To summarize, as technology became prevalent, so did our ability to co-opt it as a method of teaching and learning. Online applications like business simulations have benefits like allowing teachers to become advisors and moderators in their own classrooms.  Meanwhile, student minds are trained how to think, adapt attitudes and behave competitively to succeed in business decision making.

Contact us if you would like more information on simulations or access to a free demo account.

– Danny Master

Experiential Learning & Music2Go Marketing

Experiential Learning is a highly effective educational tool, and a key feature that sets our Simulations apart from other teaching methods.

Experiential Learning focuses on the learning process for the individual, through observation and interaction with the subject they are learning about rather than the traditional process of learning from a textbook.

Katie Matthew recently spoke at the Annual Conference of the Society for Marketing Advances in Memphis, Tennessee about her integration of ourMusic2Go Marketing Simulation in her Introductory Marketing Course, and how this has added value by bringing Experiential Learning to her classroom. Katie is a Major in the U.S. Army and Instructor at The United States Military Academy at West Point.

Some of the key benefits of Music2Go that she mentioned included the following:

  • Encouraged more student engagement/involvement;
  • Produced better learning outcomes;
  • Students indicated they preferred this style of learning;
  •  Better prepared students to make real-world decisions.

Katie fully embraced the Experiential Learning process by having Music2Go as the “Major Event” for her course. She notes that the “time tested and proven” nature of the Music2Go software, which included teaching resources and 24 hour support played a big part in adopting the Simulation. Another feature she mentions that is typical with Experiential Learning is the immediate feedback students receive on their decisions, which enables them to see what works and what doesn’t. Whether or not decisions are optimal, the results give students a clear and immediate insight into the linkages between functional decision areas – something not possible with traditional learning methods.

“It helped us apply what we learned in class; to see the how wrong or how right we were in making decisions. This experience can’t be replaced except by real life.”

From an educator’s point of view, Katie enjoys the flexibility that Music2Go gives her, with adjustable timelines that can change with course needs, and the ability to easily monitor student performance. She has adopted a “Consultant” role to students, giving teams the option of approaching her for guidance on certain decision areas, and is able to deduct a virtual “fee” from their Marketing Budget within the simulation. This further enhances the real-world feel that the Simulation brings to the classroom, while encouraging participation.

“I enjoyed it so much more because of the competitive aspect it offered. I also learned more because it is a nice change of pace to move away from the books and to see what we would be doing if we actually were in marketing as a profession.”

To be truly effective, Experiential Learning needs to incorporate the entire learning wheel – from goal setting, to experimenting and observing, to reviewing, and finally action planning. The complete process allows students to learn new skills, new attitudes and entirely new ways of thinking.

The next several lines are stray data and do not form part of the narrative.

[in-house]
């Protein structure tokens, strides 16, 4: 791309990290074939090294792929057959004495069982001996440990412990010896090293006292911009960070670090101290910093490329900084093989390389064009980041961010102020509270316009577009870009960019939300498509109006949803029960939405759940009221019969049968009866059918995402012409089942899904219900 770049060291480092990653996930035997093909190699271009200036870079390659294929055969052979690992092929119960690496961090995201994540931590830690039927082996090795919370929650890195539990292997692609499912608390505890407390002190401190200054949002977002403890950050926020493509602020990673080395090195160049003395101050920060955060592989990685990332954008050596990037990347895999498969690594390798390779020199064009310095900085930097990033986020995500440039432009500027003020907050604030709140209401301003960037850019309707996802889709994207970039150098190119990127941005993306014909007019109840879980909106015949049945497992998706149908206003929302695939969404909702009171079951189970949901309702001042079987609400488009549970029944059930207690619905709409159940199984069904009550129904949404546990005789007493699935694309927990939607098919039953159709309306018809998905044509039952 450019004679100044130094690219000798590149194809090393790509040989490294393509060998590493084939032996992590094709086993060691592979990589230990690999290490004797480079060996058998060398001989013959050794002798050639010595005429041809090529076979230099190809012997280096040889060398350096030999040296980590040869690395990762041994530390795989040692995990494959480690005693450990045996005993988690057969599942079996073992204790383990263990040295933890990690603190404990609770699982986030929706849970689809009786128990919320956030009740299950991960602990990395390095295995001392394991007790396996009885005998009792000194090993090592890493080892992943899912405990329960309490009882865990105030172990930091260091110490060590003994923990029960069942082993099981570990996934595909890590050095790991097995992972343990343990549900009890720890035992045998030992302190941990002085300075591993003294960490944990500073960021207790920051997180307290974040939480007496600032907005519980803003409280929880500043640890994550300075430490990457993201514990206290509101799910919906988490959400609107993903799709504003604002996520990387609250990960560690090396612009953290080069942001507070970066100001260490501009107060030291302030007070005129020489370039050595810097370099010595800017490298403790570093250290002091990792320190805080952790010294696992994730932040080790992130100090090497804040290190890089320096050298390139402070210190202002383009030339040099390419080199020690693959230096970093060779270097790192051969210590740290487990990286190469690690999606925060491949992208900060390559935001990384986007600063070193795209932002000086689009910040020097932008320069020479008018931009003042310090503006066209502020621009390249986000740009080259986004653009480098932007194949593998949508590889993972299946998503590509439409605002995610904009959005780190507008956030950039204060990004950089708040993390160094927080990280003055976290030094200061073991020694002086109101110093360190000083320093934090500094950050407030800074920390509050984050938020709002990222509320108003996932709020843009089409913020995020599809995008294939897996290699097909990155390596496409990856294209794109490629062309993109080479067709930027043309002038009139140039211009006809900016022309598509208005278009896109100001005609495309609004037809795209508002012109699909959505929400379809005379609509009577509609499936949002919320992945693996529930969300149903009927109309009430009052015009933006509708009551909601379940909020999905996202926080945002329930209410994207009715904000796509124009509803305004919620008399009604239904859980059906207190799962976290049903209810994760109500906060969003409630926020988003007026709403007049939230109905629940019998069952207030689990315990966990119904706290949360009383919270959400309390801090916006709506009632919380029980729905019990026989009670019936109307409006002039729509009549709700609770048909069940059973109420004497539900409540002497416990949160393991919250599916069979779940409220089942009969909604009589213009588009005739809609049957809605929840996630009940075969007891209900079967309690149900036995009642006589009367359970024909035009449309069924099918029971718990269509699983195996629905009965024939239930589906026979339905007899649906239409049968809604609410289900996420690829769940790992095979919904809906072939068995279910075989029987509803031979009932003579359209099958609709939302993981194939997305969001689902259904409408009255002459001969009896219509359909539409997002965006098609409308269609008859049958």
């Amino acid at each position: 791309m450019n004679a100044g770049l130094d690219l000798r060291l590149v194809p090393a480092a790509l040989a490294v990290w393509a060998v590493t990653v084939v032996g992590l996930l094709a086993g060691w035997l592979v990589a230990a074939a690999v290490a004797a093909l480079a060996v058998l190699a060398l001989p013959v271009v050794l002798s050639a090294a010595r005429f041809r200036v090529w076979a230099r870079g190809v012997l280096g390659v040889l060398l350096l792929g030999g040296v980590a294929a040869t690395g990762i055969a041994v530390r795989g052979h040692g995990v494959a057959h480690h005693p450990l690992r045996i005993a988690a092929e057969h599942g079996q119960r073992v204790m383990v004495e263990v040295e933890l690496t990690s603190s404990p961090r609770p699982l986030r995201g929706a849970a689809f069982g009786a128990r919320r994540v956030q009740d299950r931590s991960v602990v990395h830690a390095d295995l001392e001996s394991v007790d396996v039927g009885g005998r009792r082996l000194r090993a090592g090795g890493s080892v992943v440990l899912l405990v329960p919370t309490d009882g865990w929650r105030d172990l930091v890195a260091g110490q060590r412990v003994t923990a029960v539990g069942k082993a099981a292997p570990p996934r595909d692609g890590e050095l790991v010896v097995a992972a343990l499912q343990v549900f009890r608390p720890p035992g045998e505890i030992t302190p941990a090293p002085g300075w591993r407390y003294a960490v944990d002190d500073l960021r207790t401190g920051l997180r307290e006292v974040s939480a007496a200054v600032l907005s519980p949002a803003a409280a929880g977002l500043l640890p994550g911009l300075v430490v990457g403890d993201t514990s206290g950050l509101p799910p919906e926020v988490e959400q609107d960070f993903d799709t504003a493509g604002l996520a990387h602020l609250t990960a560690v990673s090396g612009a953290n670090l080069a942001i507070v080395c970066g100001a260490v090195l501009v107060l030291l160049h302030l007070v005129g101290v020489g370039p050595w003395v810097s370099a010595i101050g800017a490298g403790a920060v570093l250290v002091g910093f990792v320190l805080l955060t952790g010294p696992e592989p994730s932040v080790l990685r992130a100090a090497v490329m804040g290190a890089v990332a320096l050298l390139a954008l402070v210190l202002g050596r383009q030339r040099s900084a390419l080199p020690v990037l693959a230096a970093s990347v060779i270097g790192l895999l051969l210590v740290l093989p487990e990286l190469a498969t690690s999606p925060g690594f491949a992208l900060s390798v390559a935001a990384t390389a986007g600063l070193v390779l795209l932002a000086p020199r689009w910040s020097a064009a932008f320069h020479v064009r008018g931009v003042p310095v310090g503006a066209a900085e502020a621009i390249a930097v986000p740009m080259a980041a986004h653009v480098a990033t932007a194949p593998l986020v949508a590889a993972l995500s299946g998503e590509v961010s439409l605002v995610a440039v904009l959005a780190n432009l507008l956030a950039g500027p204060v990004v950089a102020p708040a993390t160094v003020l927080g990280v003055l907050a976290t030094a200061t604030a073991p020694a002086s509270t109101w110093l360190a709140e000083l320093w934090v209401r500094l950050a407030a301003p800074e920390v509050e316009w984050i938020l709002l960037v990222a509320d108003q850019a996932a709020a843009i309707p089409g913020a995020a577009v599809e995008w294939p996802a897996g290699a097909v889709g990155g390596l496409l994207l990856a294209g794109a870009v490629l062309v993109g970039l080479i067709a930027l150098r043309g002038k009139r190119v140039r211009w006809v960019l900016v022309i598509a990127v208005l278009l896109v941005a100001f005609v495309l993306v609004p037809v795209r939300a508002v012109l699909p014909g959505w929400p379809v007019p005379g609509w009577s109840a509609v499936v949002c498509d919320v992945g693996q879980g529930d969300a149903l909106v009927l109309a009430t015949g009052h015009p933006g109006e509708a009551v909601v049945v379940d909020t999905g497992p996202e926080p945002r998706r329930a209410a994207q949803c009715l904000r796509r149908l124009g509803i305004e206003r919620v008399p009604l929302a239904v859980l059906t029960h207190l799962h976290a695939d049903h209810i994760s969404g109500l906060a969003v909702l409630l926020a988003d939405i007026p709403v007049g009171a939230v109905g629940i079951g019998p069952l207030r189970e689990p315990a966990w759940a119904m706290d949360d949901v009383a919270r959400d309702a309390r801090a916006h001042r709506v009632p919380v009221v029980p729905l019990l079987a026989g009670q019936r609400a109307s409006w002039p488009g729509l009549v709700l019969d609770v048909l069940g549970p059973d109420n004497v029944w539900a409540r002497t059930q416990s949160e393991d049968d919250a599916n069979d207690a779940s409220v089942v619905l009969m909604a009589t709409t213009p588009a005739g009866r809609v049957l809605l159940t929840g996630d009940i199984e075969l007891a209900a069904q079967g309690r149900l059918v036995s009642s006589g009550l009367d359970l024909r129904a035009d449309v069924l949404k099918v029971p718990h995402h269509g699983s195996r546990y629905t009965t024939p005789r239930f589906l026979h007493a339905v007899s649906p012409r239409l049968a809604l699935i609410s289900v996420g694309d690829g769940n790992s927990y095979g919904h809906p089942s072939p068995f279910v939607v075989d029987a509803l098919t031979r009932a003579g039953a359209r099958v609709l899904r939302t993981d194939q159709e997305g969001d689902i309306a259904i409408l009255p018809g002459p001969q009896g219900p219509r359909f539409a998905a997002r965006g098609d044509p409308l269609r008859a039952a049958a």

To see how you can bring Experiential Learning to your classroom via our Music2Go Marketing Simulation, or any of our other simulations, feel free to contact the Smartsims Sales Team at sales@smartsims.com

 

Credit to Katie Matthew, Bill Madway, and the Society for Marketing Advances – see below links for full SMA publications.

SMA Teacher-Friendly Experiential Learning Projects

Experiential Learning Projects Reference Guide for Marketing Educators

Presentation on Active Learning at the 2011 Marketing Management Association’s Fall Educators’ Conference

Teacher-Friendly Options for Incorporating Experiential Learning Projects in Marketing Courses

Strategic Approaches to Active Learning

Smartsims Feature at the Annual SMA Conference

The Society for Marketing Advances (SMA) held their annual conference during the first week of November 2011, bringing together marketing educators from throughout the United States and abroad.

Lecturer William M. Madway of The Wharton School at the University of Pennsylvania co-chaired the Marketing Education track, putting together a discussion panel called “Teacher Friendly Options for Incorporating Experiential Learning Projects in Marketing Courses”. Bill brings over 20 years of experience in the marketing profession to the classroom. He has used various experiential learning projects in his marketing classes, including our Music2Go Marketing Simulation and the National Student Advertising Competition.

He was joined by Professor Katie Matthew, a Major in the U.S. Army and Instructor at the United States Military Academy at West Point. Katie teaches courses in marketing and military leadership for the Department of Behavioral Sciences & Leadership and also uses our Music2Go Marketing Simulation.

Other educators who shared their experience on the panel include Leslie Kendrick from John Hopkins University & Whiting School of Engineering’s Center for Leadership Education; Marilyn Lavin from University of Wisconsin – Whitewater; and Sandy Utt from University of Memphis.

The session was designed to familiarize marketing educators with effective experiential learning projects that are relatively easy to implement. The session recognized that while educators identified the advantages of experiential learning, and even students tend to prefer active, real-world teching techniques, challenges exist that hinder greater use of these methods.